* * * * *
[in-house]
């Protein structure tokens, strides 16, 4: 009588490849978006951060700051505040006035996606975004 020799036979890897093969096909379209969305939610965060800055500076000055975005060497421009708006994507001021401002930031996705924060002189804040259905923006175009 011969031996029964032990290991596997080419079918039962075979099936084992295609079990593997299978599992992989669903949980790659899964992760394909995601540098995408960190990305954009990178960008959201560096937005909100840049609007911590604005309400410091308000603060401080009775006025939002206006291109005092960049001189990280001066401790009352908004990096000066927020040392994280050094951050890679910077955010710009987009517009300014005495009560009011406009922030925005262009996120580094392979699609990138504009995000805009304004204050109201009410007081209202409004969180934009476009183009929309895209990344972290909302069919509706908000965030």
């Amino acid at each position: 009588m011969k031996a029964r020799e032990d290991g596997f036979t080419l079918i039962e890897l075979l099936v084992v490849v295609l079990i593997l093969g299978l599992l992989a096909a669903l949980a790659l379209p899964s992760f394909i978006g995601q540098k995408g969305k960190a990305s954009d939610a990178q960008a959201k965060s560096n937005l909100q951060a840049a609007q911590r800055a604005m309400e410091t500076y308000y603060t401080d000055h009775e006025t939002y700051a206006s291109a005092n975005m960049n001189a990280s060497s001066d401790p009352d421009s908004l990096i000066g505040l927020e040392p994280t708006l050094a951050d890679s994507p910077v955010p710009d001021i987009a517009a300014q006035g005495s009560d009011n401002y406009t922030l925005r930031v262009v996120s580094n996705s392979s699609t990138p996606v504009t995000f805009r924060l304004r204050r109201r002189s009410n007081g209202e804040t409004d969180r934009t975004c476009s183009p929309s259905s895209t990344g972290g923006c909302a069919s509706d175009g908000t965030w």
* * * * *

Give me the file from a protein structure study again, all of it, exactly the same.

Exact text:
[in-house]
């Protein structure tokens, strides 16, 4: 009588490849978006951060700051505040006035996606975004 020799036979890897093969096909379209969305939610965060800055500076000055975005060497421009708006994507001021401002930031996705924060002189804040259905923006175009 011969031996029964032990290991596997080419079918039962075979099936084992295609079990593997299978599992992989669903949980790659899964992760394909995601540098995408960190990305954009990178960008959201560096937005909100840049609007911590604005309400410091308000603060401080009775006025939002206006291109005092960049001189990280001066401790009352908004990096000066927020040392994280050094951050890679910077955010710009987009517009300014005495009560009011406009922030925005262009996120580094392979699609990138504009995000805009304004204050109201009410007081209202409004969180934009476009183009929309895209990344972290909302069919509706908000965030």
């Amino acid at each position: 009588m011969k031996a029964r020799e032990d290991g596997f036979t080419l079918i039962e890897l075979l099936v084992v490849v295609l079990i593997l093969g299978l599992l992989a096909a669903l949980a790659l379209p899964s992760f394909i978006g995601q540098k995408g969305k960190a990305s954009d939610a990178q960008a959201k965060s560096n937005l909100q951060a840049a609007q911590r800055a604005m309400e410091t500076y308000y603060t401080d000055h009775e006025t939002y700051a206006s291109a005092n975005m960049n001189a990280s060497s001066d401790p009352d421009s908004l990096i000066g505040l927020e040392p994280t708006l050094a951050d890679s994507p910077v955010p710009d001021i987009a517009a300014q006035g005495s009560d009011n401002y406009t922030l925005r930031v262009v996120s580094n996705s392979s699609t990138p996606v504009t995000f805009r924060l304004r204050r109201r002189s009410n007081g209202e804040t409004d969180r934009t975004c476009s183009p929309s259905s895209t990344g972290g923006c909302a069919s509706d175009g908000t965030w």